The Distinctive Pin-Tailed Manakin

0
70
Males have flashy plumage, while females are a dull greenish color. These small, short-tailed birds tend to be solitary but can occur within mixed-species flocks.
Males have flashy plumage, while females are a dull greenish color. These small, short-tailed birds tend to be solitary but can occur within mixed-species flocks.

The stunning and highly distinctive pin-tailed manakin (Ilicura militaris) is a species of bird in the family Pipridae. It is the only member of the monotypic genus Ilicura. It is endemic to eastern Brazil, where its natural habitats are subtropical or tropical moist lowland forest and subtropical or tropical moist montane forest. The Pin-tailed Manakin is not rare but it is nonetheless highly prized by birdwatchers, particularly as its strangely quiet vocalizations can render it unobtrusive, making encounters much less frequent than with other manakins that occur in the same region. Moreover, Male manakins are well-known for their elaborate group courtship displays, which habitually take place on gathering grounds called “leks.” Thus, Female manakins visit these leks to pick a mate from the group of displaying males. The male Pin-tailed Manakins “dance” alone, making whirring and snapping sounds with particular wing and tail feathers and flashing their bright red rump feathers during short, rapid flights.

Males have flashy plumage, while females are a dull greenish color. These small, short-tailed birds tend to be solitary but can occur within mixed-species flocks. The male Pin-tailed Manakin is one of prettiest of manakins, and even the female is hard to confuse given that it shares the male’s “unusual” head shape and ‘pin-tail’ central rectrices. The pin tailed manakin prefers humid forest, woodlots and mature second growth, perhaps most often in valleys. The species systematic relationships have only recently been elucidated, although its uniqueness has long been recognized by taxonomists. Though, some facets of the Pin-tailed Manakin’s life history, in particular its breeding biology and diet, are still relatively inadequately known. This species has a very large range, and hence does not approach the thresholds for Vulnerable under the range size criterion hence species is evaluated as Least Concern.

The stunning and highly distinctive pin-tailed manakin (Ilicura militaris) is a species of bird in the family Pipridae.
The stunning and highly distinctive pin-tailed manakin (Ilicura militaris) is a species of bird in the family Pipridae.
It is the only member of the monotypic genus Ilicura. It is endemic to eastern Brazil, where its natural habitats are subtropical or tropical moist lowland forest and subtropical or tropical moist montane forest.
It is the only member of the monotypic genus Ilicura. It is endemic to eastern Brazil, where its natural habitats are subtropical or tropical moist lowland forest and subtropical or tropical moist montane forest.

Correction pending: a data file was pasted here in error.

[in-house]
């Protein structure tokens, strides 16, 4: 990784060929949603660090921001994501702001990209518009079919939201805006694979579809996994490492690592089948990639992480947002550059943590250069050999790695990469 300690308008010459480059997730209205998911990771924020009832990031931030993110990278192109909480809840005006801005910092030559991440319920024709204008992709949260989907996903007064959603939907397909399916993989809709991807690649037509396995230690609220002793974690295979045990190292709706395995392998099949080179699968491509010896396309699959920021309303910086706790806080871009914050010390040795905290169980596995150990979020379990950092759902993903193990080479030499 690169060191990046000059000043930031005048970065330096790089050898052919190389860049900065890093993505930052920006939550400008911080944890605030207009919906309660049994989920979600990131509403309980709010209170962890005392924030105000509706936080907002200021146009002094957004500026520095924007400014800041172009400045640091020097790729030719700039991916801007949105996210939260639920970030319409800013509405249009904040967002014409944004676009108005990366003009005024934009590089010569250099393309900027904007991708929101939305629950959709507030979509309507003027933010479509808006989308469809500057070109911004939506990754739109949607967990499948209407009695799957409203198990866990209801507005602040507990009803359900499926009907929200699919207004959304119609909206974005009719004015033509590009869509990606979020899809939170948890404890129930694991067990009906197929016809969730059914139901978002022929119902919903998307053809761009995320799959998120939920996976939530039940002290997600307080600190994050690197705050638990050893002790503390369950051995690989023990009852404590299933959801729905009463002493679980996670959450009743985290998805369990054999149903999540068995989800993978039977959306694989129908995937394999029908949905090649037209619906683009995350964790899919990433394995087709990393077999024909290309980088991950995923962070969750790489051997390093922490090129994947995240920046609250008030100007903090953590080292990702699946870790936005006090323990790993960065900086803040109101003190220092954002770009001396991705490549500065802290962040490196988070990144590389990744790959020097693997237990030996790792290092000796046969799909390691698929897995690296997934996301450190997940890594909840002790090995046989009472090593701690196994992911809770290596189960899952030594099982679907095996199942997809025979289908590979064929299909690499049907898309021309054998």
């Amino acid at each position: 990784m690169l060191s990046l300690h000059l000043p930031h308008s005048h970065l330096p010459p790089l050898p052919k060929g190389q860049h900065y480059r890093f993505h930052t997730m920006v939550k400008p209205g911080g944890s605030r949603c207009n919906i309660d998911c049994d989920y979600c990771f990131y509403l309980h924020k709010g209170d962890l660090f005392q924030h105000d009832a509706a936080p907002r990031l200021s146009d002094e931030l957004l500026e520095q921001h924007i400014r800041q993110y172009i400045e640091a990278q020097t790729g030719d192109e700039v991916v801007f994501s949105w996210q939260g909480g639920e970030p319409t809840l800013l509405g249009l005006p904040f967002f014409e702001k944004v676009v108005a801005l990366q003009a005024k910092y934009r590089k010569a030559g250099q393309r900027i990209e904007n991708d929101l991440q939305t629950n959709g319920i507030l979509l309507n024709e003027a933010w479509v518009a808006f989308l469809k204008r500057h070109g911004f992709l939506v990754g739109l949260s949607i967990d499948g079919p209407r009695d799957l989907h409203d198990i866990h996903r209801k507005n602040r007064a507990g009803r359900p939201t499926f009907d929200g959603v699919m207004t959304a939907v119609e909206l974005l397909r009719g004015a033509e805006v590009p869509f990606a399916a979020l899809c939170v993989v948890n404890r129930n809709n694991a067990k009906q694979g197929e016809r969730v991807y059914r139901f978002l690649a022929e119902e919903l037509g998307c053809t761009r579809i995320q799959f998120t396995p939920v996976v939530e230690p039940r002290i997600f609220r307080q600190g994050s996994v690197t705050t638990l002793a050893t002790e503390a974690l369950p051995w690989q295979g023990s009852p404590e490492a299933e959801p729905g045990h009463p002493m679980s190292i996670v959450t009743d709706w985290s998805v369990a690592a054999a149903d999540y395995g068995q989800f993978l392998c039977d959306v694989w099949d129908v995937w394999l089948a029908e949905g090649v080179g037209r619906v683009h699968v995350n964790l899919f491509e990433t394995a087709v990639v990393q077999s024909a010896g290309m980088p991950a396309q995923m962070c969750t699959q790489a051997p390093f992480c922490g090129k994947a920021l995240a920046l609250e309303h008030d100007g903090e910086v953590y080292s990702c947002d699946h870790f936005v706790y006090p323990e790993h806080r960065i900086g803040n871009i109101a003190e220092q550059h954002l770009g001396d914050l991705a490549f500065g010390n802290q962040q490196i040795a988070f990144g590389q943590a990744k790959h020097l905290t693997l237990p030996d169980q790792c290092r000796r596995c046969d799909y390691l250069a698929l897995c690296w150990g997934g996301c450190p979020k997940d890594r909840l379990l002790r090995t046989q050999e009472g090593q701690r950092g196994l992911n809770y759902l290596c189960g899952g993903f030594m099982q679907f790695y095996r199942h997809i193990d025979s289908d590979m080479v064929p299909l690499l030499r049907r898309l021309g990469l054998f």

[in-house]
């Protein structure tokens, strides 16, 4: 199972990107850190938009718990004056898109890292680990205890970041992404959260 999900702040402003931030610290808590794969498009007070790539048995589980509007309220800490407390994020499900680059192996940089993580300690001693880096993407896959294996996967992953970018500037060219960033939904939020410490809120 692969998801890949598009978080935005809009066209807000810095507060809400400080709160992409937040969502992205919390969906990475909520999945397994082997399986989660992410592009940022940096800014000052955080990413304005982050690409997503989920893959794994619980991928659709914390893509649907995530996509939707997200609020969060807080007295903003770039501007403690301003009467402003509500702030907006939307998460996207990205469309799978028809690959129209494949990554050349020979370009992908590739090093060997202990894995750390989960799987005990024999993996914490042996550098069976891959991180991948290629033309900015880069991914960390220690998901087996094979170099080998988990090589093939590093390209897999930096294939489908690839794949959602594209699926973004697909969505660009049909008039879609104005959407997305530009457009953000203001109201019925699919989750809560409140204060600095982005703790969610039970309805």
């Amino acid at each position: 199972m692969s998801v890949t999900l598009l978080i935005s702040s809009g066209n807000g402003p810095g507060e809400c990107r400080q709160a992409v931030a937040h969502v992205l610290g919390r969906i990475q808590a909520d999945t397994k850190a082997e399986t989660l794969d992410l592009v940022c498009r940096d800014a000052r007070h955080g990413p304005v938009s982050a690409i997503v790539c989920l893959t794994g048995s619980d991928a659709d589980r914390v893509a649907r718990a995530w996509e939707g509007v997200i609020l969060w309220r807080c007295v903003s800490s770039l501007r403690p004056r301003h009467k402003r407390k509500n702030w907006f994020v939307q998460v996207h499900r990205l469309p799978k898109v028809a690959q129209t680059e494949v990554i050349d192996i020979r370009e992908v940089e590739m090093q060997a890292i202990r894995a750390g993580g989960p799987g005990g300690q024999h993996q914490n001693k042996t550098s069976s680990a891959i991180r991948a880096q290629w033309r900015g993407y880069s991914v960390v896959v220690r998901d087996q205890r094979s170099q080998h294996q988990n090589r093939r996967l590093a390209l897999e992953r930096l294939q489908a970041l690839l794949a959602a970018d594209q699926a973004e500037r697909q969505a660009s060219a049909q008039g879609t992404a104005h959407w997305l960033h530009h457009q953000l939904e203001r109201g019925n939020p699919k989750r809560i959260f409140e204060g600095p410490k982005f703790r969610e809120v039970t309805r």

The Pin-tailed Manakin is not rare but it is nonetheless highly prized by birdwatchers, particularly as its strangely quiet vocalizations can render it unobtrusive, making encounters much less frequent than with other manakins that occur in the same region.
The Pin-tailed Manakin is not rare but it is nonetheless highly prized by birdwatchers, particularly as its strangely quiet vocalizations can render it unobtrusive, making encounters much less frequent than with other manakins that occur in the same region.
Moreover, Male manakins are well-known for their elaborate group courtship displays, which habitually take place on gathering grounds called "leks."
Moreover, Male manakins are well-known for their elaborate group courtship displays, which habitually take place on gathering grounds called “leks.”
Thus, Female manakins visit these leks to pick a mate from the group of displaying males.
Thus, Female manakins visit these leks to pick a mate from the group of displaying males.
The male Pin-tailed Manakins "dance" alone, making whirring and snapping sounds with particular wing and tail feathers and flashing their bright red rump feathers during short, rapid flights.
The male Pin-tailed Manakins “dance” alone, making whirring and snapping sounds with particular wing and tail feathers and flashing their bright red rump feathers during short, rapid flights.
Males have flashy plumage, while females are a dull greenish color. These small, short-tailed birds tend to be solitary but can occur within mixed-species flocks.
Males have flashy plumage, while females are a dull greenish color. These small, short-tailed birds tend to be solitary but can occur within mixed-species flocks.
The male Pin-tailed Manakin is one of prettiest of manakins, and even the female is hard to confuse given that it shares the male’s “unusual” head shape and ‘pin-tail’ central rectrices.
The male Pin-tailed Manakin is one of prettiest of manakins, and even the female is hard to confuse given that it shares the male’s “unusual” head shape and ‘pin-tail’ central rectrices.

Source: Neotropical Birds Cornell   !   ABC Birds